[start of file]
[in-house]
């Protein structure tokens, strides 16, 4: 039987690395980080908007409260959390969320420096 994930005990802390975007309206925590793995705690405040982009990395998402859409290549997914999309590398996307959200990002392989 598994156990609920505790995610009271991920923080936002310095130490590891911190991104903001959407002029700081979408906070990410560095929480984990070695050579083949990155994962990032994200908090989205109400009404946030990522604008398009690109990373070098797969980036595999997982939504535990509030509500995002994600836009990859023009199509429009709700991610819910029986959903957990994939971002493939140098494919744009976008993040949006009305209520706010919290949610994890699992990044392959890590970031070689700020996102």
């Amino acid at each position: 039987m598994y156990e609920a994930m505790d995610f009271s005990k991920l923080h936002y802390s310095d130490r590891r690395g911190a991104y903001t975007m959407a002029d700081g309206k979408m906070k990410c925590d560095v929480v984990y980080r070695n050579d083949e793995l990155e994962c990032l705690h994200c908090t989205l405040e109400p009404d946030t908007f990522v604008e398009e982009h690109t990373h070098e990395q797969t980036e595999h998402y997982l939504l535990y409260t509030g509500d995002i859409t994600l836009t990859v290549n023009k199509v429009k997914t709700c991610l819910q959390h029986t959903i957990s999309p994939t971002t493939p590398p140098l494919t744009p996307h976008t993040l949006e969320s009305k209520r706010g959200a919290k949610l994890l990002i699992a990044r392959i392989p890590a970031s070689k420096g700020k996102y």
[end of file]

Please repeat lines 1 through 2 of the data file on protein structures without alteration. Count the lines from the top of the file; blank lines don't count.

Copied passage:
[in-house]
């Protein structure tokens, strides 16, 4: 039987690395980080908007409260959390969320420096 994930005990802390975007309206925590793995705690405040982009990395998402859409290549997914999309590398996307959200990002392989 598994156990609920505790995610009271991920923080936002310095130490590891911190991104903001959407002029700081979408906070990410560095929480984990070695050579083949990155994962990032994200908090989205109400009404946030990522604008398009690109990373070098797969980036595999997982939504535990509030509500995002994600836009990859023009199509429009709700991610819910029986959903957990994939971002493939140098494919744009976008993040949006009305209520706010919290949610994890699992990044392959890590970031070689700020996102």